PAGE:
How Music Got Its Edge Back: Indie Meets Rap

Hip-Hop and rap are experiencing a strong resurgence of late (don’t call it a comeback!). After years of indie rock and pop ruling the airwaves, young people are looking for a new sound to call their own, branching out into electronic and rediscovering rap.At SXSW this year, fans could catch shows from heavy hitters including Jay-Z, Eminem, 50 Cent, and Wiz Kalifa, as well as lesser-known acts.Dr. Dre and Snoop Dogg are headlining Coachella this summer.

The meshing of the indie and rap scenes is having an interesting effect on music. Taking a cue from indie bands, newer acts like Azealia Banks are creating a new sound that could almost be called “Indie Rap.” The Harlem-native’s songs are most definitely “R-rated” and fierce, but instead of rhyming about “thug life,” she raps about urban life, making her badass, but also relatable. It’s that cross-over potential that brings both rap fans and indie fans to her shows.

Urban music needed an infusion of edge to recapture the attention of young people. Hip-hop legends like Jay-Z and Kanye have gone mainstream, getting wider airplay and gaining older fans (while simultaneously cleaning up their style, rapping less about illegal activities and more about luxury lifestyle). Young music fans were looking for something to call their own — music their parents wouldn’t listen to but that they could still relate to. It’s the same reason they’re straying away from the indie genre: hipsters and soccer moms aren’t supposed to like the same music.

In the same vein as acts like Odd Future, Azealia Banks is making her mark by being irreverent and very NSFW, simultaneously alienating older audiences and intriguing young Millennials. The video for her biggest hit so far, “212,” has been viewed more than 7.5 million times, but contains so many naughty…

 
 
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“I won’t buy an already-made costume to dress up in for Halloween because I prefer using my creativity to come up with an uncommon or personalized costume to wearing a mass-produced costume that won't be unique to me.” –Male, 24, CA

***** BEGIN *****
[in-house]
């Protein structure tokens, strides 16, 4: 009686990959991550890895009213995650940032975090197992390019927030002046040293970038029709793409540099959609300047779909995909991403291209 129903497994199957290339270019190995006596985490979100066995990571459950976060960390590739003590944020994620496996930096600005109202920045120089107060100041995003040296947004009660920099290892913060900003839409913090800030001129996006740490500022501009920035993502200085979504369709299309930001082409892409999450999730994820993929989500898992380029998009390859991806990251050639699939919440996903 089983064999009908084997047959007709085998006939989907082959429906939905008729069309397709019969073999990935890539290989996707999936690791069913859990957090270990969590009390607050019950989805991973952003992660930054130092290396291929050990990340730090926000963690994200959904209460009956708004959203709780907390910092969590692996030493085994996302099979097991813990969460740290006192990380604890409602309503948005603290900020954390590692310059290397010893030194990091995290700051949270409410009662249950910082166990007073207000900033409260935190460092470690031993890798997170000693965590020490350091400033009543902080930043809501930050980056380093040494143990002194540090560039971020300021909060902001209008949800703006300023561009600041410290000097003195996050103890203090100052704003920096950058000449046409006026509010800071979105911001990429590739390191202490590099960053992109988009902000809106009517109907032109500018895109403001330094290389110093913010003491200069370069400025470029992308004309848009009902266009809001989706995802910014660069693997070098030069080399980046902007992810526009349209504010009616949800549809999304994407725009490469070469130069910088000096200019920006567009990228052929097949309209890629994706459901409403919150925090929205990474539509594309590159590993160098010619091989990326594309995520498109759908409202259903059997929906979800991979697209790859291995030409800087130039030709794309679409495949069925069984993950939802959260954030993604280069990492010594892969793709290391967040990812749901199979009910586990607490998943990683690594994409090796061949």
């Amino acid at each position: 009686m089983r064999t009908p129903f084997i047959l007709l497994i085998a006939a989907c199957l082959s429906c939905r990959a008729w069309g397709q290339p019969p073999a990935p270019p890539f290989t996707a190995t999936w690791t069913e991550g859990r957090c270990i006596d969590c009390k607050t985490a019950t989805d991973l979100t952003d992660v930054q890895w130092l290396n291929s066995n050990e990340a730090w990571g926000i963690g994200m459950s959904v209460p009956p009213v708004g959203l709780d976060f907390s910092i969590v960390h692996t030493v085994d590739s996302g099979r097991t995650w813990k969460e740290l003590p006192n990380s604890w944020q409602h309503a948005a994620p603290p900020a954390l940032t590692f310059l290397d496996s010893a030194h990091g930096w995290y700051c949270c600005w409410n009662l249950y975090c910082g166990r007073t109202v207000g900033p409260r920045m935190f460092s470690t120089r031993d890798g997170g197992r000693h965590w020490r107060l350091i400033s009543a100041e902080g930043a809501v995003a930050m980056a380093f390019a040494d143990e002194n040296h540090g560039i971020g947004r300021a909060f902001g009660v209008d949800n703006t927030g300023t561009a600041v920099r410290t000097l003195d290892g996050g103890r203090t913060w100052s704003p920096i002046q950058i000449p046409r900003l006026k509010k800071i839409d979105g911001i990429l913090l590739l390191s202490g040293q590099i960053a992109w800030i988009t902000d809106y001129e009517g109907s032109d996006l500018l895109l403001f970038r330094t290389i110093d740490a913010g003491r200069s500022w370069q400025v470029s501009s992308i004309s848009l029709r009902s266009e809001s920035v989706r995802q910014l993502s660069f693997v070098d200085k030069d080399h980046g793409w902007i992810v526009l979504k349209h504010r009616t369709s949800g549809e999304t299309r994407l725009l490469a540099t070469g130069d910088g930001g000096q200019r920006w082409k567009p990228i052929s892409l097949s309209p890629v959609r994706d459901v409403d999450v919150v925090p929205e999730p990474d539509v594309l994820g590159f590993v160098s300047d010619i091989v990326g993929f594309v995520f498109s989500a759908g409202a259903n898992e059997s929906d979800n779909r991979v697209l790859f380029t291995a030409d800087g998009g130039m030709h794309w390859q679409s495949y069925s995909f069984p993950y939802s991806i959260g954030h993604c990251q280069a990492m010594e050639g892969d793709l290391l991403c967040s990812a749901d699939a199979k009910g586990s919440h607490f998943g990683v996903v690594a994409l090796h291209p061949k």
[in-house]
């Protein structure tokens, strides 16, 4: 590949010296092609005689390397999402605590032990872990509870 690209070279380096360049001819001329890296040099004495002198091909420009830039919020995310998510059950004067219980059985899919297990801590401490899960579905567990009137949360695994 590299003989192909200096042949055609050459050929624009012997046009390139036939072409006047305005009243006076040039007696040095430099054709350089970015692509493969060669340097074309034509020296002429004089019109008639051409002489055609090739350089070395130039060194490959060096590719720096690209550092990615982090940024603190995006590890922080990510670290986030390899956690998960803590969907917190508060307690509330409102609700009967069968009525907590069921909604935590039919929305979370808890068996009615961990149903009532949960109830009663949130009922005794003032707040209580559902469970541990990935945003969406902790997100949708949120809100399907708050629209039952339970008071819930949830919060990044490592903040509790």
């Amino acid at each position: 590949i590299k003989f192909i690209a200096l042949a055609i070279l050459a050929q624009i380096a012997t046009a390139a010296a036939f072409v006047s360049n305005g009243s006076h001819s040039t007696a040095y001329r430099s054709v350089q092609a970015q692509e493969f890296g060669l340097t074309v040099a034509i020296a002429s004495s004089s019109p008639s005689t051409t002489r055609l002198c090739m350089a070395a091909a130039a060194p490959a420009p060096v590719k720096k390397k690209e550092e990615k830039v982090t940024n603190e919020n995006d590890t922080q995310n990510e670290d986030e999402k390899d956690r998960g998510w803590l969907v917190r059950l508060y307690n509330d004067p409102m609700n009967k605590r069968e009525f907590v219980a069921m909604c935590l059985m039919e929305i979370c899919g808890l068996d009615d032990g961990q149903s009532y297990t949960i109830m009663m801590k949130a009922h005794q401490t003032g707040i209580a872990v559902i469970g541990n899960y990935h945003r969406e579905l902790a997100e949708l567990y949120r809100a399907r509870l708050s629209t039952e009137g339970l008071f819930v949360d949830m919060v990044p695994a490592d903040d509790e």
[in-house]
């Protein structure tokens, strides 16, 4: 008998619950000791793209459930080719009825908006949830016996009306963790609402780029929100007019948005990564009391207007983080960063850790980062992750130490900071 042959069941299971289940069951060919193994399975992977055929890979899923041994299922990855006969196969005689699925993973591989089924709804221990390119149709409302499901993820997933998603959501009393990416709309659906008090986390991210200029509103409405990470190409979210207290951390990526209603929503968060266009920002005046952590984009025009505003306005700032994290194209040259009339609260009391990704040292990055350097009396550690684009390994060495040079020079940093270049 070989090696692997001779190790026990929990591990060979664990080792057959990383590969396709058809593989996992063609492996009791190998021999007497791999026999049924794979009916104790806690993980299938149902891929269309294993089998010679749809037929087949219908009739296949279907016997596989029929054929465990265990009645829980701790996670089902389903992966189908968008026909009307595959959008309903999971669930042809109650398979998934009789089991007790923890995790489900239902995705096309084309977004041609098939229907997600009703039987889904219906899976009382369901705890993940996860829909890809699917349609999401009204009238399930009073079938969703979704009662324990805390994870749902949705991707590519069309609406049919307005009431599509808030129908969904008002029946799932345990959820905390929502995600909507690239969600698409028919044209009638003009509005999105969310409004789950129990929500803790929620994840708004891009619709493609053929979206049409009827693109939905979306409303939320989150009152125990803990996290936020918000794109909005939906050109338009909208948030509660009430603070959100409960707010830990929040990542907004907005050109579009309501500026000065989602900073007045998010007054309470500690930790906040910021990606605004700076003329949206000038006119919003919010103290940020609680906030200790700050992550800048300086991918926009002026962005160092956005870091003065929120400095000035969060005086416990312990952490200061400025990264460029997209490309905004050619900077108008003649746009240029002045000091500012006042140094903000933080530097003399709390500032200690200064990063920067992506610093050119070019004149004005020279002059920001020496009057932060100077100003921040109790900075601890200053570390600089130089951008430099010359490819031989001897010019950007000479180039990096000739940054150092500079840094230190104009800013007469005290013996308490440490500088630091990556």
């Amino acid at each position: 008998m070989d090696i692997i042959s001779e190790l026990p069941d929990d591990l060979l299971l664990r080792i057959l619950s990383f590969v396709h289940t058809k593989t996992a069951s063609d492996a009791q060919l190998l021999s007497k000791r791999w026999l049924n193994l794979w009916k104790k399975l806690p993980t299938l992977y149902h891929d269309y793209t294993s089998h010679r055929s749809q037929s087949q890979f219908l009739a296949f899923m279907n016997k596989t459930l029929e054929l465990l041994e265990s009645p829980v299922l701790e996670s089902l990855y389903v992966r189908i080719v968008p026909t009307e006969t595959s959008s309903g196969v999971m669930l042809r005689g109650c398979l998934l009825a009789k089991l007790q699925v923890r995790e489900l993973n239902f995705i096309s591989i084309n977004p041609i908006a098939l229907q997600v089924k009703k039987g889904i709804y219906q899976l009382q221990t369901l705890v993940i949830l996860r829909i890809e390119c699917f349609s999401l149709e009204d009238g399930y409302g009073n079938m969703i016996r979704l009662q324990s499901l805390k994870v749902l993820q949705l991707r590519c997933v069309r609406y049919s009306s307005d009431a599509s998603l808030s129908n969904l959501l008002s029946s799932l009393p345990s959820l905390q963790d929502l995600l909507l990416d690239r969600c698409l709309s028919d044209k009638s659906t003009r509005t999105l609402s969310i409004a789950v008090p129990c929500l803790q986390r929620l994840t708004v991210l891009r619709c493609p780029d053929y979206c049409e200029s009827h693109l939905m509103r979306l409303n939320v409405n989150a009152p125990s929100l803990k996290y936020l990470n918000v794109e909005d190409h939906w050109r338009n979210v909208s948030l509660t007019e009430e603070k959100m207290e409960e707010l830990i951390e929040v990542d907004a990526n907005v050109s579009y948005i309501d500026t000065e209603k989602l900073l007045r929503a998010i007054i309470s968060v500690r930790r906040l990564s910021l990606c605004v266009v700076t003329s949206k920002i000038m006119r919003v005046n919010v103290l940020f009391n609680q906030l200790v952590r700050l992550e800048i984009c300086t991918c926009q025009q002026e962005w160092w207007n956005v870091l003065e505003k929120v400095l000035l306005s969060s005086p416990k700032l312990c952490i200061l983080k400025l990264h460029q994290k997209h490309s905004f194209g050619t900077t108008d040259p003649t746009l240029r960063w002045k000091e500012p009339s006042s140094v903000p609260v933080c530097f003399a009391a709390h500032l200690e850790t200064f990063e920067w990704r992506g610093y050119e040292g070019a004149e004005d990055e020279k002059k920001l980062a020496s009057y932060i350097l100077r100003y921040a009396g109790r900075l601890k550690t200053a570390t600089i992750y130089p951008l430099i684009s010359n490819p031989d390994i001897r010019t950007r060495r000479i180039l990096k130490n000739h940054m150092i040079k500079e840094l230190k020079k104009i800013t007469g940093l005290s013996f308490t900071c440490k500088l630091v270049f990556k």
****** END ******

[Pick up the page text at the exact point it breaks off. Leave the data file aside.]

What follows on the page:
One entrepreneur has a big idea to change charity fundraising as we know it—and she’s only 10-years-old. Vivienne Harr started a lemonade stand for charity in 2012 that has turned into Make A Stand lemonade, a family company that donates 5% of each sale. Now, the Harrs are launching StandApp, a mobile platform for donating to and starting crowdfunded social good projects. Twitter’s founders have invested in the app, which tells users they can “make a stand and change the world in 3 steps and 30 seconds.” (Fast Company)

Vice media has established themselves as creators of online content that speaks to young consumers, and now they will launch a global, 24 hour TV network for their Millennial audience. The brand’s Vice News has gotten a reputation for tackling some of the biggest international stories before much more established news organizations, and CEO Shane Smith warned traditional media outlets that as the generation ages up, they will become obsolete, and sites like Vice and BuzzFeed are “the changing of the guard.” (The IndependentThe Drum)

Posting calories counts on menus isn’t necessarily making consumers choose healthier options, but a new study has found that if told what they would have to do to burn off those calories, teens are less likely to buy higher calorie or sugary drinks. When signs were posted in stores telling buyers things like, “Did you know that working off a bottle of soda or fruit juice takes about 5 miles of walking,” 40% of 12-18-year-olds who saw them said they changed their drink choice as a result. Even after the signs were removed these teens continued to make healthier choices. (Washington Post)

Italian clothing label Brandy Melville has reportedly become “one of the fastest growing popular brands among American teens,” but the company is not interested in selling to everyone: they sell most items only in size small. Abercrombie & Fitch has famously lost ground with young consumers thanks to their similarly exclusionary practices, and some teens are expressing their dissatisfaction on Melville’s Instagram, where they are asking for sizes that “fit all.” (Tech Times)

Many Millennials don’t trust banks (or any other large institutions) but it could be that financial organizations are missing a big opportunity with the generation. Adweek’s recent study found that 18-24-year-olds are more likely than other consumers to say they would trust a financial institution more if they provided helpful, unbiased content. But only 20% of respondents felt that these institutions are currently posting interesting articles. (Adweek)

That image at the bottom of our newsletter is a gateway to insights and expert commentary on current and future Millennial trends. Clicking on it takes readers to our daily insights article, available to Silver and Gold subscribers, which illuminates a facet of Millennial culture and helps subscribers to understand the "why" behind the "what." Drawing from our ongoing collection of proprietary data, our deep-dive desk research, and our 10-year history of studying this generation, we figure out what it all means for brands and marketers. (Ypulse)

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